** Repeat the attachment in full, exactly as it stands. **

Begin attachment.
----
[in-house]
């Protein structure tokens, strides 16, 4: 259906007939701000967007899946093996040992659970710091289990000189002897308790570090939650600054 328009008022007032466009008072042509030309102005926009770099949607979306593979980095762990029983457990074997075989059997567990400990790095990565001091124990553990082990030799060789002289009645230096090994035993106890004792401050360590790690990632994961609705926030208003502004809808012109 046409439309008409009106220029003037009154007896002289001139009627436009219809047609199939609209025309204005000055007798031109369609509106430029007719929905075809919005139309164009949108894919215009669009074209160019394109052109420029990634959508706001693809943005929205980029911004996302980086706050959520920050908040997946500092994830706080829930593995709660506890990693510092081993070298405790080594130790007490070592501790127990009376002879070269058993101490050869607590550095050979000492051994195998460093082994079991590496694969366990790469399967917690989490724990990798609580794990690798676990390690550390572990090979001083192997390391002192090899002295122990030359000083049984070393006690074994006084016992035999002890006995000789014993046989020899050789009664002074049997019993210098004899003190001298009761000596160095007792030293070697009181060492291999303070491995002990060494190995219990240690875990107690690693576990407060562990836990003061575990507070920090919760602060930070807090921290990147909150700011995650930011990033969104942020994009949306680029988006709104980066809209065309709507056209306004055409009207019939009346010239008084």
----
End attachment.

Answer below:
[in-house]
């Protein structure tokens, strides 16, 4: 259906007939701000967007899946093996040992659970710091289990000189002897308790570090939650600054 328009008022007032466009008072042509030309102005926009770099949607979306593979980095762990029983457990074997075989059997567990400990790095990565001091124990553990082990030799060789002289009645230096090994035993106890004792401050360590790690990632994961609705926030208003502004809808012109 046409439309008409009106220029003037009154007896002289001139009627436009219809047609199939609209025309204005000055007798031109369609509106430029007719929905075809919005139309164009949108894919215009669009074209160019394109052109420029990634959508706001693809943005929205980029911004996302980086706050959520920050908040997946500092994830706080829930593995709660506890990693510092081993070298405790080594130790007490070592501790127990009376002879070269058993101490050869607590550095050979000492051994195998460093082994079991590496694969366990790469399967917690989490724990990798609580794990690798676990390690550390572990090979001083192997390391002192090899002295122990030359000083049984070393006690074994006084016992035999002890006995000789014993046989020899050789009664002074049997019993210098004899003190001298009761000596160095007792030293070697009181060492291999303070491995002990060494190995219990240690875990107690690693576990407060562990836990003061575990507070920090919760602060930070807090921290990147909150700011995650930011990033969104942020994009949306680029988006709104980066809209065309709507056209306004055409009207019939009346010239008084």